• Ah you assume a 4% mortgage? Well you need to go back to the Don Campbell school of accounting and investment. Get a 2.5% variable, extend it for the life of the mortgage (35 years) and 20% ROI is conservative. No Realtor fees because you buy and sell direct to someone in REIN.

      Great pics. Poor Don can’t catch a break around here.

    • Example

      Purchase Price: $240,000
      25% Down: $60,000
      Mortgage: $180,000 (35 yrs amortization, 6% i)
      Conservative Growth Rate 3%
      $150/ month cash flow

      AFTER YEAR 1
      growth rate: 3%
      mortgage balance: $178,415.32
      Net Cash Flow: $1,800
      Property Value: $247,200
      Year End Equity: $10,584.68
      ROI/year: $17.6% (=(10,584.68*100)/60,000)

      Maybe way too complicated for some people 😉

      You CAN buy good cash flowing properties in BC, just stop going where everybody is going!

      I just bought a half duplex in Fort St. John for $230,000, monthly rent is $1750 , monthly cash flow is $700
      Average income for gas workers: $100,000/year
      Petro China paid $5.4 billion in BC natural gas investment with Encana,
      Sasol paid Talisman Energy’s gas holdings $2 billion.


  3. Nobody even asked him about cap-rates when he started babbling about “fundamentals” and swinging “pendulums”…..they were content treating him like the retarded child that he is, obviously.

  4. Soft landings don’t exist. If prices plateau and cash flows stay negative, it will not make any sense for investors to hold their properties and keep paying their mortgages. At some point, once they realize that the market has reached a “plateau”, they will rush for exists and cause a crash.
    The market has only two options – UP or DOWN. No plateau.

  5. “The apocalypse is not coming”

    Oooh… I do love those quotes for the ages.

  6. Don Campbell – “President of the real estate investment network.” I checked their website and they claim to be an unbiased research network.

    REIN™ IS.. An exclusive Membership Program which is dedicated to educating its Members about how, where and when to buy Canadian real estate. From networking with other active investors, to having direct access to leading-edge experts, it is simply the most complete program of its kind anywhere in North America.”
    [… stuff deleted …]
    … there will be many opportunities to do joint ventures or purchase properties with other Members.

    Hmmm… sounds to me like he only makes money if there’s liquidity and buyers. Thus, he’s programmed to say that the market is strong and is getting stronger. Instead, he dances around and suggests that there could be strength in spots. He was clearly on the defensive throughout the entire interview and kept repeating things.

    From this interview, his strategy is to play on an investment rotation. This is like in the stock market when people refer to a sector rotation. “Everyone is moving out of semiconductors and going to biotech stocks.” There isn’t really such a thing in RE, so he has to create it, break up the market and defer to localization and class:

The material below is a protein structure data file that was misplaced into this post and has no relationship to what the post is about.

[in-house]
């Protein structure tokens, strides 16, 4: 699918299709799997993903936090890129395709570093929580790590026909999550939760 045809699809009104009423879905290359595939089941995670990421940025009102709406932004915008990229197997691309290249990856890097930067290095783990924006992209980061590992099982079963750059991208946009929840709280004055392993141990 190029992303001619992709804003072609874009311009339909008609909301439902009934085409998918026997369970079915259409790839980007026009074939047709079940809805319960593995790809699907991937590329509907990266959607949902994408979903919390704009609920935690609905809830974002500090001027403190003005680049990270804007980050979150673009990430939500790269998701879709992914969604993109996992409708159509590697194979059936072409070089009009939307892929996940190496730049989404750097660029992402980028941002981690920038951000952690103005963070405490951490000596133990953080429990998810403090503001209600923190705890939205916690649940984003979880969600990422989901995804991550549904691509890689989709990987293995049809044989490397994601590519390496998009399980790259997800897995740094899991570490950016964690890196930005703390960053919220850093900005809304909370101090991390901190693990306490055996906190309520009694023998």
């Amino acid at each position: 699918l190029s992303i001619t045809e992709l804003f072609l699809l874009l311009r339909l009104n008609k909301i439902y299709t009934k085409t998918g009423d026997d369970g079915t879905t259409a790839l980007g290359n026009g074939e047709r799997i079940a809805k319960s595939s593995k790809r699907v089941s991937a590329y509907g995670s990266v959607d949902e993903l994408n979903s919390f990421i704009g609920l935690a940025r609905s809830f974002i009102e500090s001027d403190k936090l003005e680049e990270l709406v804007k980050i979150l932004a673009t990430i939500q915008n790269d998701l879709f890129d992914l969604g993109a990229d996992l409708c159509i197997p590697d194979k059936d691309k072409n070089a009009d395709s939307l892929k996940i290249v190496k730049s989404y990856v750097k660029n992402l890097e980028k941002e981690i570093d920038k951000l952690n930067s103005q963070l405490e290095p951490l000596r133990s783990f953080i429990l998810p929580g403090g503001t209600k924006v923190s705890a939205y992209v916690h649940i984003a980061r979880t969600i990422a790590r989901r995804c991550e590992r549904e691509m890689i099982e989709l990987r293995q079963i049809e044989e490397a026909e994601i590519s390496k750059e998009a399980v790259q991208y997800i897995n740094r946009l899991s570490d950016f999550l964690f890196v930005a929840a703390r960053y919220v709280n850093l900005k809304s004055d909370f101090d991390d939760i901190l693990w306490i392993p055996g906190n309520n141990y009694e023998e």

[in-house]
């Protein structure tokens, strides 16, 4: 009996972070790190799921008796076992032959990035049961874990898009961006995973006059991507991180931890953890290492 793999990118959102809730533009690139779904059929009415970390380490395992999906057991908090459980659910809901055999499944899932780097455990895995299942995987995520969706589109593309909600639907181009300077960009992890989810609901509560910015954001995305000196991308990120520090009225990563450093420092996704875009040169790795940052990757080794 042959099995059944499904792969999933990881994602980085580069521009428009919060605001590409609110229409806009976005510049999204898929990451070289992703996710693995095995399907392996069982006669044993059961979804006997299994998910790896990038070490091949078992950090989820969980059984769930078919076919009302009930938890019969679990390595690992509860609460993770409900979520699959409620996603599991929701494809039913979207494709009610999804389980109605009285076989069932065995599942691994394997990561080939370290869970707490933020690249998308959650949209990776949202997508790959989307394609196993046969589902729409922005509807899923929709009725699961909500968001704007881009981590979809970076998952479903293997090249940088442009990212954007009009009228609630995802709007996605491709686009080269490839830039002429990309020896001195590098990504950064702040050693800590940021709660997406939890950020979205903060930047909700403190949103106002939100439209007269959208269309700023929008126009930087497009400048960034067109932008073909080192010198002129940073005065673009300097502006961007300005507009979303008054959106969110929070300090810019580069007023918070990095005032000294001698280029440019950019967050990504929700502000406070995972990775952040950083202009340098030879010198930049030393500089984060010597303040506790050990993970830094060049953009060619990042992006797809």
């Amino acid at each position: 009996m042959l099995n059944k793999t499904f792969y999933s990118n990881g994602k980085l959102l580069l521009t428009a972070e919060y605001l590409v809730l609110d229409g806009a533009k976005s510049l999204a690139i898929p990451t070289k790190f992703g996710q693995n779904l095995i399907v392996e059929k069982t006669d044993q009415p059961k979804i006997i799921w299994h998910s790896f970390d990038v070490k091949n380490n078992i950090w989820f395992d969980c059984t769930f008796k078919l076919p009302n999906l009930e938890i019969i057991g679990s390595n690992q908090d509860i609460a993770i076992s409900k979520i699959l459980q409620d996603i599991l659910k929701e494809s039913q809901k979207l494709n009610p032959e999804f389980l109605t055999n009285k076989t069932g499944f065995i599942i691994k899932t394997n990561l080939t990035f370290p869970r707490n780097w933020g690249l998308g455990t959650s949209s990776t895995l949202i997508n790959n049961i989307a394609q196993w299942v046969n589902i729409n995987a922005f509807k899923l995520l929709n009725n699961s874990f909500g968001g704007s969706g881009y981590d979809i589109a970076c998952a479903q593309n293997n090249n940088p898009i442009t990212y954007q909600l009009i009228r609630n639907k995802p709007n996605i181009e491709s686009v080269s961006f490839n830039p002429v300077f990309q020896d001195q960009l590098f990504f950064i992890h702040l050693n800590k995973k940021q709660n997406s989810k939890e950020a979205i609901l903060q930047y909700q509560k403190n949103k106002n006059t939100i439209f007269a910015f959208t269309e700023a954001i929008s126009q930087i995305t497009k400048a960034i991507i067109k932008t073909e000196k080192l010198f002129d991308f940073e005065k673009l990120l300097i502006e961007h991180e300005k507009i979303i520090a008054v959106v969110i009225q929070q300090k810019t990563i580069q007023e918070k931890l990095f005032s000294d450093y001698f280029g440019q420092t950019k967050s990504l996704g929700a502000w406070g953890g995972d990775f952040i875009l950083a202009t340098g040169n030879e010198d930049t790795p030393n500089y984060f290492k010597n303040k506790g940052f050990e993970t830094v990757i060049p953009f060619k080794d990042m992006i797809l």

* “don’t want to invest in Vancouver? no problem. come to Maple Ridge, Kelowna, whatever.”
    * “Invest in the high end or the low end… just not in the middle”

    Actually, I stand corrected. There is a thing such as real estate sector rotation… though, it’s not really a rotation, more of a diversification strategy. Investors can look to properties in China, Canada, Australia, US, etc. His biggest fallicy is that he reveals his bias by suggesting that prices can’t fall. *Of course* they can fall, and BNN viewers aren’t idiots. They see stock prices fall all of the time.

  7. Update on a rental property I posted some time ago on this blog. Rents are decreasing as well…

    I have been following this 1BR 630 sq.ft. condo in the Olympic village. It has been for rent since at least early August 2 for $1750! (I even sent them an email early September to tell them that there was no way they were going to find a fool that would pay $1750 per month for that). After sitting empty for 3 months, they finally followed my advice and decreased their price to $1,650 which is still very expensive considering the size, location and bad publicity around the OV…

    I’m wondering how long it will take them to find a tenant and how much it will have cost them to wait with their overpriced condo sitting empty…

    Here is the link:

  8. Pingback: Above Comment Headlined: “Update on a Olympic Village rental condo. Rents are decreasing.”

  9. Real estate sector rotation. That’s a new one. Like rotating between precious metals, I assume? 😆

  10. Pingback: Sex & Real Estate | Landlord Rescue

  11. Pingback: If There Isn’t A Bubble, Why Are All These Public Figures Feeling Moved To Publicly Announce That There Isn’t A Bubble? | Vancouver Real Estate Anecdote Archive

  12. How about this for a scenario (paraphrasing)?

    you’re going to see a 10% decrease which, if you put 25% down on a property… it means you’re getting -40% return on your money… that’s a pretty bad place to be…

Leave a Reply

Fill in your details below or click an icon to log in: Logo

You are commenting using your account. Log Out /  Change )

Google photo

You are commenting using your Google account. Log Out /  Change )

Twitter picture

You are commenting using your Twitter account. Log Out /  Change )

Facebook photo

You are commenting using your Facebook account. Log Out /  Change )

Connecting to %s